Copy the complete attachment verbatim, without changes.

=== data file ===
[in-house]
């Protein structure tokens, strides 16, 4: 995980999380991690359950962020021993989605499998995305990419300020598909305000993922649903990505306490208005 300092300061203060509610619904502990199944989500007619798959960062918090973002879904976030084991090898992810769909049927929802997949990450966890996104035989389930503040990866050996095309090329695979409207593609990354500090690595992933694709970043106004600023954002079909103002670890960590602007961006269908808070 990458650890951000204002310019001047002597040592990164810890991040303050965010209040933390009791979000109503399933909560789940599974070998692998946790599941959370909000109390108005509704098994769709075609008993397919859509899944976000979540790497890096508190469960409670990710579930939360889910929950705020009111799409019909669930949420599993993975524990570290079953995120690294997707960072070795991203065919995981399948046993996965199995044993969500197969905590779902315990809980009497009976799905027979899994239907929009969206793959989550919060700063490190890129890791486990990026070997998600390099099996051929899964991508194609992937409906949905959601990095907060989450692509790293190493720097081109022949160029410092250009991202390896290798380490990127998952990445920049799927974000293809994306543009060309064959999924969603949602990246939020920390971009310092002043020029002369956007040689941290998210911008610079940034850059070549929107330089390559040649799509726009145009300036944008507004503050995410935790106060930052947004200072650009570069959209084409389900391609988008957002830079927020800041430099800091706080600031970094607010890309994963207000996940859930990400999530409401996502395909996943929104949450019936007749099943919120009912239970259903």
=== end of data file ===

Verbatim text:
[in-house]
């Protein structure tokens, strides 16, 4: 995980999380991690359950962020021993989605499998995305990419300020598909305000993922649903990505306490208005 300092300061203060509610619904502990199944989500007619798959960062918090973002879904976030084991090898992810769909049927929802997949990450966890996104035989389930503040990866050996095309090329695979409207593609990354500090690595992933694709970043106004600023954002079909103002670890960590602007961006269908808070 990458650890951000204002310019001047002597040592990164810890991040303050965010209040933390009791979000109503399933909560789940599974070998692998946790599941959370909000109390108005509704098994769709075609008993397919859509899944976000979540790497890096508190469960409670990710579930939360889910929950705020009111799409019909669930949420599993993975524990570290079953995120690294997707960072070795991203065919995981399948046993996965199995044993969500197969905590779902315990809980009497009976799905027979899994239907929009969206793959989550919060700063490190890129890791486990990026070997998600390099099996051929899964991508194609992937409906949905959601990095907060989450692509790293190493720097081109022949160029410092250009991202390896290798380490990127998952990445920049799927974000293809994306543009060309064959999924969603949602990246939020920390971009310092002043020029002369956007040689941290998210911008610079940034850059070549929107330089390559040649799509726009145009300036944008507004503050995410935790106060930052947004200072650009570069959209084409389900391609988008957002830079927020800041430099800091706080600031970094607010890309994963207000996940859930990400999530409401996502395909996943929104949450019936007749099943919120009912239970259903």